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Law enforcement practice in taxation and legal methods of tax optimization

Alexander LemchikManaging director

Prado Structure & Tax Consulting

“The Moscow Times”

Tuesday, December 12, 2006. Issue 3559

The second half of this year has seen a number of changes in state tax administration policy and law practice that have had a considerable effect on tax planning. While the adoption of worldwide doctrines on tax planning by courts and tax authorities leads to improved tax regulation and increased conformity with international principles, it also strengthens the role of the courts in enforcing laws that in some cases neglect legal regulations.

More and more attention is being paid to the worldwide doctrine of the «business objective.» The idea infers that all transactions made by the taxpayer ought to have some economic effect and not be aimed exclusively at acquiring tax benefits. Recently, almost every arbitration court decision concerning tax deductions and the validity of expenses contains conclusions about the necessity of observing the business objective principle and the inadmissibility of unreasonable tax benefits. Regulation of the Supreme Arbitrary Court Plenary Session of the Russian Federation No. 53 on “Arbitrary courts’ appraisal of the validity of tax benefits for the taxpayer,” dated Oct. 12, summarizes all the conclusions formed by arbitration courts during the last few years and inherently forms the direction of judiciary practice and the practice of tax bodies for the future.

The problem with law enforcement is that judiciary practice in the sphere of taxation in some cases differs from the Tax Code and burdens the taxpayer with extra duties not stated by the law. In particular, a generally adopted principle of law enforcement practice obliges the taxpayer to observe and take all possible measures to ensure principled and fair tax payments by counterparts. The same requirement is also stated by judicial practice in the Constitutional Court of the Russian Federation No. 169-O and No. 324-O. Presently, tax authorities and regional arbitrary courts refer to the duty to adopt the resolutions, and therefore the taxpayer must abide by the law, even though tax law regulation contains neither the term “unprincipled taxpayer” nor an instruction to check counterparts’ activities and their responsibility toward unprincipled actions.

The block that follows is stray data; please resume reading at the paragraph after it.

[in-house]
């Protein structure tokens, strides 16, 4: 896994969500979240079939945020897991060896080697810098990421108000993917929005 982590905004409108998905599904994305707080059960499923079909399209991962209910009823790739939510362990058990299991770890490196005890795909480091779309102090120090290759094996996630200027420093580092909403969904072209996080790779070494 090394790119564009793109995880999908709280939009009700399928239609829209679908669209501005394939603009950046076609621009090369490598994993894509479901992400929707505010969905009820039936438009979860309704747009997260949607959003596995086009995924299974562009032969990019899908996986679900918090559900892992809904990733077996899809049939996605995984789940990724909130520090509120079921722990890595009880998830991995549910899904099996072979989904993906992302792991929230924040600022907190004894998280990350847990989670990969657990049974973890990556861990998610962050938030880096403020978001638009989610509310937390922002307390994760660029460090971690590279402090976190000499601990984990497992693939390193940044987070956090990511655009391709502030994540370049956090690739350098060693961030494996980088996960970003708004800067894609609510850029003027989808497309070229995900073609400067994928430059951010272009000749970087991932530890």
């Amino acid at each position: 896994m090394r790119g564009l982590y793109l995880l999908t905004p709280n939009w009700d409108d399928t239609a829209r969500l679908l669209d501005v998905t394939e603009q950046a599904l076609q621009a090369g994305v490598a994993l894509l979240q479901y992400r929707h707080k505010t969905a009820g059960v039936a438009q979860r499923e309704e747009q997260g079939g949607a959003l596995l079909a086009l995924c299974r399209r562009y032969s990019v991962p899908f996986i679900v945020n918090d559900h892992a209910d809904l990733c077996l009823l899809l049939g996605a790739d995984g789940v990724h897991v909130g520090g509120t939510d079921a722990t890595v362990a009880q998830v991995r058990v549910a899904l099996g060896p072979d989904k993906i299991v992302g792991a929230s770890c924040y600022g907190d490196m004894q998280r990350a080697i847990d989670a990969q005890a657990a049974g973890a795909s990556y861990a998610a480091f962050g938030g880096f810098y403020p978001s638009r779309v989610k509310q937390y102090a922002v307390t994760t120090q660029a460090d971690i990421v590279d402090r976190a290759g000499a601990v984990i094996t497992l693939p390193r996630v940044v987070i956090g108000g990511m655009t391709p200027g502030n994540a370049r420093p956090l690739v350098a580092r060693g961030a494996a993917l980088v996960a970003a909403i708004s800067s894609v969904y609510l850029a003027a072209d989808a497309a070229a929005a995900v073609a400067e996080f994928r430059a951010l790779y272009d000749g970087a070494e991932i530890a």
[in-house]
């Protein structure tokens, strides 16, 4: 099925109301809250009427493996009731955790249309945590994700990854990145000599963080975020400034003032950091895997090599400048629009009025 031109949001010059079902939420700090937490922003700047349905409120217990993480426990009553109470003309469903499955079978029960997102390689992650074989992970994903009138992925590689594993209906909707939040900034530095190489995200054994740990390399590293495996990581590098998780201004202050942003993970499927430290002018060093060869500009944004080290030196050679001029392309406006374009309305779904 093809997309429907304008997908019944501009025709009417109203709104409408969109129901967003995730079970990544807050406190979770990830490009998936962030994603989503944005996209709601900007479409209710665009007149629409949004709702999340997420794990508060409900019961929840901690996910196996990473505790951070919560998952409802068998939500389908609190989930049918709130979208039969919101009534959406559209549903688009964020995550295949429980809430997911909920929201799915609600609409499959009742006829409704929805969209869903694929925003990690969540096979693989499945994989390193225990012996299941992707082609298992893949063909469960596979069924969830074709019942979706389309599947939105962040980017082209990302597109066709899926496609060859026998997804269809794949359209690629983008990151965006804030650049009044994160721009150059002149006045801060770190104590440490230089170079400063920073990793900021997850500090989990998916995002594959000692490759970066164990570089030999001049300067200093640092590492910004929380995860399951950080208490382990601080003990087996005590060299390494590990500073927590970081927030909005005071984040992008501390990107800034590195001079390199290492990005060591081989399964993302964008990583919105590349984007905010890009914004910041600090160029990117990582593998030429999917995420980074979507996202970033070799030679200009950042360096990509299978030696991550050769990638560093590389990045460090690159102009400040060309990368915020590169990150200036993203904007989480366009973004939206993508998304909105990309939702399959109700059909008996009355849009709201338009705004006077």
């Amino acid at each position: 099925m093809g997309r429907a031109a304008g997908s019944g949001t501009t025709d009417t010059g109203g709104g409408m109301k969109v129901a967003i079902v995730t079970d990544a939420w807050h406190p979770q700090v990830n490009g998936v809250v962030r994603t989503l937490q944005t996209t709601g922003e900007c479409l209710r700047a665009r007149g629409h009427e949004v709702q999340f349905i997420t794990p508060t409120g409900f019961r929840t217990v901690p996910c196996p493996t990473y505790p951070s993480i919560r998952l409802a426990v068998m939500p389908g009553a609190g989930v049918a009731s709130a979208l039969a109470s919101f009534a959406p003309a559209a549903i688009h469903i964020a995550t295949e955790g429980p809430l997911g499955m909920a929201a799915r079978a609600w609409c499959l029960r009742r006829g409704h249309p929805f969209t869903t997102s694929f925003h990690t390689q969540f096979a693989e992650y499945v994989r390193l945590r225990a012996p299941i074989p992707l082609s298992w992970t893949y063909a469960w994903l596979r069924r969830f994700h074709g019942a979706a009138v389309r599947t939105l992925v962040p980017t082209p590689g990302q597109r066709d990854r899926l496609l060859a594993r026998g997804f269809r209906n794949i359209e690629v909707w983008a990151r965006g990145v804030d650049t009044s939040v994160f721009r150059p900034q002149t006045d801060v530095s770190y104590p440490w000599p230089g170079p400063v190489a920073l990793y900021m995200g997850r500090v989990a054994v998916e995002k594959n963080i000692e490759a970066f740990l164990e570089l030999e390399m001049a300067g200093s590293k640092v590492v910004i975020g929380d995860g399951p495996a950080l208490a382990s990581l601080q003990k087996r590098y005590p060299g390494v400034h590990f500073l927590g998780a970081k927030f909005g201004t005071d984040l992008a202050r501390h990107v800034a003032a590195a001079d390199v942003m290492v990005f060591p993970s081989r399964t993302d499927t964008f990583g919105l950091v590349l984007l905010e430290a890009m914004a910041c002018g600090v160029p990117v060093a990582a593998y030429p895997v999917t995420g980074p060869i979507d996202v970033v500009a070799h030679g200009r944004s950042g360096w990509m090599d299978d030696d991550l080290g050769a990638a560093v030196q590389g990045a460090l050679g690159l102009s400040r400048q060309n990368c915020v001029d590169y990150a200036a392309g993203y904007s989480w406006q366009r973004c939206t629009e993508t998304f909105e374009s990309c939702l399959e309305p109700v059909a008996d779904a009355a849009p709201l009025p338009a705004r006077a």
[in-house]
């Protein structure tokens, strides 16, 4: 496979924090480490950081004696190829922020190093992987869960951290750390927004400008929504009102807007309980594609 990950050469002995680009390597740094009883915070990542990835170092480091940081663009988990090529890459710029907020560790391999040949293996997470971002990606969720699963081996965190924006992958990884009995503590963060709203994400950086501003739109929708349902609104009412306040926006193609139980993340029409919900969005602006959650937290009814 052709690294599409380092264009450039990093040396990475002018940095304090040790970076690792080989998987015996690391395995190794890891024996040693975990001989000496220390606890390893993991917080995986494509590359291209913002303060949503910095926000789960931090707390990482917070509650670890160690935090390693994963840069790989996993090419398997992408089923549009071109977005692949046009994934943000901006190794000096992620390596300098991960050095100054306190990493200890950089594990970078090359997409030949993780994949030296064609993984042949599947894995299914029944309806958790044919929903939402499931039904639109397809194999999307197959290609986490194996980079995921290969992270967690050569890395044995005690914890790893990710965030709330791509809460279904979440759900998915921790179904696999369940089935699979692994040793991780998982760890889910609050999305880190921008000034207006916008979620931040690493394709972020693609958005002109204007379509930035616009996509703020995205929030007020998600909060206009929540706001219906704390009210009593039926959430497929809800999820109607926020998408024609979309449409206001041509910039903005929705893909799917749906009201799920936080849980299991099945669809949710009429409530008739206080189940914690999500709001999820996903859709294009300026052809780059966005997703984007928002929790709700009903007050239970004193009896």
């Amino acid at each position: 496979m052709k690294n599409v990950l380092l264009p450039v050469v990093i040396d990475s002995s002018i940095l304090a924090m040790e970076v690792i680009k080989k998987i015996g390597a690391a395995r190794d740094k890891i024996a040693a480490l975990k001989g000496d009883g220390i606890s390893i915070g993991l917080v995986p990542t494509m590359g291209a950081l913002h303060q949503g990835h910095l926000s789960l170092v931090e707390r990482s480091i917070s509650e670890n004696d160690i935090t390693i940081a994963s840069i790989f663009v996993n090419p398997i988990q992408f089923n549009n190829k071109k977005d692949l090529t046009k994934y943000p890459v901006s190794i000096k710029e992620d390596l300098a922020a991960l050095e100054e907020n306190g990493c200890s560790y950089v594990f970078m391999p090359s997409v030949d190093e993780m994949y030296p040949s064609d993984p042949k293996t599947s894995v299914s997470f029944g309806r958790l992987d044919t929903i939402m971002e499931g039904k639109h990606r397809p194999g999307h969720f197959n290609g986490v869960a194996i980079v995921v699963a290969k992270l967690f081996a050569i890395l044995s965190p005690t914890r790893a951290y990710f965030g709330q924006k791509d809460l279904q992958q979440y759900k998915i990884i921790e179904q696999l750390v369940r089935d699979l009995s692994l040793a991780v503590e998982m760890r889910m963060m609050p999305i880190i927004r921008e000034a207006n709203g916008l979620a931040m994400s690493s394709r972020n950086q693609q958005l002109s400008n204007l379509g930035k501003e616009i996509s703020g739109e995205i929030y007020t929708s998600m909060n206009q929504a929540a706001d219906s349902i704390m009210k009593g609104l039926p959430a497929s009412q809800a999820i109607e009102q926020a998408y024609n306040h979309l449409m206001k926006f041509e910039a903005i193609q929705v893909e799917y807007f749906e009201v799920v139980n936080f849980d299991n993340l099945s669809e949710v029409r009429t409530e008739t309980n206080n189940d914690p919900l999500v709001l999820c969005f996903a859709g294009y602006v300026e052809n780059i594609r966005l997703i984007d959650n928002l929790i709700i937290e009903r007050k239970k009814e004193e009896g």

In precisely the same way, judicial practice influences tax optimization methods. Methods formally based on tax law regulations that do not contradict them can be considered by courts to be somewhat forced and illegal. Specific characteristics of law enforcement practice show that in most cases decisions made regarding truly unprincipled taxpayers will further infringe conscientious taxpayer’s interests who apply the same methods of tax optimization.

Among the latest court decisions an instance regarding the Izhevsk-based servicing company Reduktor-Energo is worth highlighting. The arbitration court supported the conclusions of the tax authorities, which found that the company had used double-entry accounting and had not declared “envelope” wages. Although the decision concerns a single taxpayer, the Federal Tax Service sent a letter dated July 28 to all tax inspectorates to consider all the arguments contained in the court’s decision. As a result, tax authorities filed complaints with all companies where employees earned less than the average wage in the region. Theses actions by the tax authorities are illegal because the minimum wage is established by federal legislation and only noncompliance with federal legislation institutes proceedings.

A decision by an arbitration court in the Tver region dated Oct. 12 has effectively invalidated the out-staffing scheme (personnel outsourcing), an effective tax planning method used in foreign countries. Tax authorities were able to prove that a company had acted illegally when it divided itself into several legal entities and outsourced personnel from each legal entity to the other reorganized entities to optimize VAT payments. This decision was also sent to all tax inspectorates and therefore the out-staffing approach should be associated with high tax risks in Russia .

Numerous examples can be cited, and the fact is clear: Russian law enforcement practice is emphasized more and more by precedents set in court in a way that is only present in the Anglo-Saxon law system. Substantive legal regulations especially in the field of taxation hold secondary position. Thus taxpayers should not only adhere to legal regulations but a court’s perception of his business activities should also be considered. And experience shows that to forecast a court’s position in tax disputes is becoming more and more complicated.